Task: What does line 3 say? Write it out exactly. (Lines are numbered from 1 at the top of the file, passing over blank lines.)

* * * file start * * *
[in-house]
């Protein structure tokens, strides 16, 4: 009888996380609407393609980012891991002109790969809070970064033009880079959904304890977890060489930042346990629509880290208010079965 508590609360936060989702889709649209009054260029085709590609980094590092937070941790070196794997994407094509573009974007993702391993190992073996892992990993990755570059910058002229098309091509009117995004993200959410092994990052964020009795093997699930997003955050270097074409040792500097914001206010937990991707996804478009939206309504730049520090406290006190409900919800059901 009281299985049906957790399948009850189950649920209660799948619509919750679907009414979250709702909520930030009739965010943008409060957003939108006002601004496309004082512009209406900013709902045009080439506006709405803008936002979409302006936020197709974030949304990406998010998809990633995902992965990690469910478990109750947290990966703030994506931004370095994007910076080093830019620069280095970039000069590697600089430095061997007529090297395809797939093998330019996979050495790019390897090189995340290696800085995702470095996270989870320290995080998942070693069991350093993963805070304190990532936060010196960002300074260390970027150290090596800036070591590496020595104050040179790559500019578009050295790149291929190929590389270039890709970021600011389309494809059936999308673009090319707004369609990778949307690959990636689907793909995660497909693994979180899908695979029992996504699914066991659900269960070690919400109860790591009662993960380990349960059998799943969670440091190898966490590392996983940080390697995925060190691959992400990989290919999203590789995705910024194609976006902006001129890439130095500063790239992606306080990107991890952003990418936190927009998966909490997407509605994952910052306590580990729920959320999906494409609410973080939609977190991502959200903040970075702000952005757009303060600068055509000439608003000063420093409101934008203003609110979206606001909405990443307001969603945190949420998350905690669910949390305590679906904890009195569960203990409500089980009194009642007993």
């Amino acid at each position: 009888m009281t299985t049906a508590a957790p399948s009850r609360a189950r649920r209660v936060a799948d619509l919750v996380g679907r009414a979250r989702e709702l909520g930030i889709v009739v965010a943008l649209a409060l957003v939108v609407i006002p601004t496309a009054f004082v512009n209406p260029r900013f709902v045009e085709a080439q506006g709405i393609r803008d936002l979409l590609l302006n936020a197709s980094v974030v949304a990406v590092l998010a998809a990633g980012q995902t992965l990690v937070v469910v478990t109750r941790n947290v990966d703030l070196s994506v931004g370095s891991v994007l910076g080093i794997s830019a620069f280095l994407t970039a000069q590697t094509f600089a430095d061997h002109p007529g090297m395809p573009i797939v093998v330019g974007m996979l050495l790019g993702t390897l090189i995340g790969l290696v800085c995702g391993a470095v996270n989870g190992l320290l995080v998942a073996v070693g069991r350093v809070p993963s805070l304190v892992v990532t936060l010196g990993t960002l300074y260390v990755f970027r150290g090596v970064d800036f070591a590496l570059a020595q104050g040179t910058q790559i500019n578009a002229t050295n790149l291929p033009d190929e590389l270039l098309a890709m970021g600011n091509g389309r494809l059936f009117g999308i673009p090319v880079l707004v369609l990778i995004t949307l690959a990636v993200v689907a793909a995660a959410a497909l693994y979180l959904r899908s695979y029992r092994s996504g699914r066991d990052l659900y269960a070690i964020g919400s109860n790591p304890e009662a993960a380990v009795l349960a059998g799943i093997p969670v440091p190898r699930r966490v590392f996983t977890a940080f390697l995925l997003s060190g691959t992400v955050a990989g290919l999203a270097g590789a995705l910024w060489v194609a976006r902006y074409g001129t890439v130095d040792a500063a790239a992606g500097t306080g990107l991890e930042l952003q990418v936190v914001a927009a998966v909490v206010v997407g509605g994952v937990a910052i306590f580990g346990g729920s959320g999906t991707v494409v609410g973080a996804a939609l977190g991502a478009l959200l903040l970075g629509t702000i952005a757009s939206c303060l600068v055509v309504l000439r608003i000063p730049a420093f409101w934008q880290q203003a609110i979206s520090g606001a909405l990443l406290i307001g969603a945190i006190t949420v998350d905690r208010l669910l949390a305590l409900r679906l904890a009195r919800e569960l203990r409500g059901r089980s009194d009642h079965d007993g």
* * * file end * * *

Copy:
């Amino acid at each position: 009888m009281t299985t049906a508590a957790p399948s009850r609360a189950r649920r209660v936060a799948d619509l919750v996380g679907r009414a979250r989702e709702l909520g930030i889709v009739v965010a943008l649209a409060l957003v939108v609407i006002p601004t496309a009054f004082v512009n209406p260029r900013f709902v045009e085709a080439q506006g709405i393609r803008d936002l979409l590609l302006n936020a197709s980094v974030v949304a990406v590092l998010a998809a990633g980012q995902t992965l990690v937070v469910v478990t109750r941790n947290v990966d703030l070196s994506v931004g370095s891991v994007l910076g080093i794997s830019a620069f280095l994407t970039a000069q590697t094509f600089a430095d061997h002109p007529g090297m395809p573009i797939v093998v330019g974007m996979l050495l790019g993702t390897l090189i995340g790969l290696v800085c995702g391993a470095v996270n989870g190992l320290l995080v998942a073996v070693g069991r350093v809070p993963s805070l304190v892992v990532t936060l010196g990993t960002l300074y260390v990755f970027r150290g090596v970064d800036f070591a590496l570059a020595q104050g040179t910058q790559i500019n578009a002229t050295n790149l291929p033009d190929e590389l270039l098309a890709m970021g600011n091509g389309r494809l059936f009117g999308i673009p090319v880079l707004v369609l990778i995004t949307l690959a990636v993200v689907a793909a995660a959410a497909l693994y979180l959904r899908s695979y029992r092994s996504g699914r066991d990052l659900y269960a070690i964020g919400s109860n790591p304890e009662a993960a380990v009795l349960a059998g799943i093997p969670v440091p190898r699930r966490v590392f996983t977890a940080f390697l995925l997003s060190g691959t992400v955050a990989g290919l999203a270097g590789a995705l910024w060489v194609a976006r902006y074409g001129t890439v130095d040792a500063a790239a992606g500097t306080g990107l991890e930042l952003q990418v936190v914001a927009a998966v909490v206010v997407g509605g994952v937990a910052i306590f580990g346990g729920s959320g999906t991707v494409v609410g973080a996804a939609l977190g991502a478009l959200l903040l970075g629509t702000i952005a757009s939206c303060l600068v055509v309504l000439r608003i000063p730049a420093f409101w934008q880290q203003a609110i979206s520090g606001a909405l990443l406290i307001g969603a945190i006190t949420v998350d905690r208010l669910l949390a305590l409900r679906l904890a009195r919800e569960l203990r409500g059901r089980s009194d009642h079965d007993g």